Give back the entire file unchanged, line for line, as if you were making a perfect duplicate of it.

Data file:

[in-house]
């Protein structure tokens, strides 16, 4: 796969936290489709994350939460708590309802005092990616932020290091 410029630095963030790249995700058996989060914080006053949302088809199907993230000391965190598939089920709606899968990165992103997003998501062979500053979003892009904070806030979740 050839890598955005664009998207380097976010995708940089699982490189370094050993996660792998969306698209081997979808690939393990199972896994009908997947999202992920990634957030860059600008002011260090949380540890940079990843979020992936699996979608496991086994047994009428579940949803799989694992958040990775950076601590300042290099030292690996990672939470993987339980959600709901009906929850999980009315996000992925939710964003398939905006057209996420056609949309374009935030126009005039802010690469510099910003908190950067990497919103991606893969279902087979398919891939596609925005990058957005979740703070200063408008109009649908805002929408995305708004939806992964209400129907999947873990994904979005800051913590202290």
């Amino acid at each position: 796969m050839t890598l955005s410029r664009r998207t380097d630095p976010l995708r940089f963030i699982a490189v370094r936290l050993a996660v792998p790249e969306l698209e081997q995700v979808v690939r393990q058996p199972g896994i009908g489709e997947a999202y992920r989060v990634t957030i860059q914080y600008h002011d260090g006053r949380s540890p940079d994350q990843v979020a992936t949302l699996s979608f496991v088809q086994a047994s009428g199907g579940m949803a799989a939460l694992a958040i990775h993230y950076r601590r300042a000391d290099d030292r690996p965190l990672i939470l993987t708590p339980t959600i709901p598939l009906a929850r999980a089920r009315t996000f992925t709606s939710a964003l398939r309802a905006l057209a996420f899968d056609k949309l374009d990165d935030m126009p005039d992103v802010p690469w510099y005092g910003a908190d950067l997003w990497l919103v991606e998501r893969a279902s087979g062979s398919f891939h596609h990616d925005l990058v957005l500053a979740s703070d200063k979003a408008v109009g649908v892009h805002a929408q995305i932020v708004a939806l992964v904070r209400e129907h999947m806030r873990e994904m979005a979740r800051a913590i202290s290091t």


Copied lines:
[in-house]
């Protein structure tokens, strides 16, 4: 796969936290489709994350939460708590309802005092990616932020290091 410029630095963030790249995700058996989060914080006053949302088809199907993230000391965190598939089920709606899968990165992103997003998501062979500053979003892009904070806030979740 050839890598955005664009998207380097976010995708940089699982490189370094050993996660792998969306698209081997979808690939393990199972896994009908997947999202992920990634957030860059600008002011260090949380540890940079990843979020992936699996979608496991086994047994009428579940949803799989694992958040990775950076601590300042290099030292690996990672939470993987339980959600709901009906929850999980009315996000992925939710964003398939905006057209996420056609949309374009935030126009005039802010690469510099910003908190950067990497919103991606893969279902087979398919891939596609925005990058957005979740703070200063408008109009649908805002929408995305708004939806992964209400129907999947873990994904979005800051913590202290």
């Amino acid at each position: 796969m050839t890598l955005s410029r664009r998207t380097d630095p976010l995708r940089f963030i699982a490189v370094r936290l050993a996660v792998p790249e969306l698209e081997q995700v979808v690939r393990q058996p199972g896994i009908g489709e997947a999202y992920r989060v990634t957030i860059q914080y600008h002011d260090g006053r949380s540890p940079d994350q990843v979020a992936t949302l699996s979608f496991v088809q086994a047994s009428g199907g579940m949803a799989a939460l694992a958040i990775h993230y950076r601590r300042a000391d290099d030292r690996p965190l990672i939470l993987t708590p339980t959600i709901p598939l009906a929850r999980a089920r009315t996000f992925t709606s939710a964003l398939r309802a905006l057209a996420f899968d056609k949309l374009d990165d935030m126009p005039d992103v802010p690469w510099y005092g910003a908190d950067l997003w990497l919103v991606e998501r893969a279902s087979g062979s398919f891939h596609h990616d925005l990058v957005l500053a979740s703070d200063k979003a408008v109009g649908v892009h805002a929408q995305i932020v708004a939806l992964v904070r209400e129907h999947m806030r873990e994904m979005a979740r800051a913590i202290s290091t």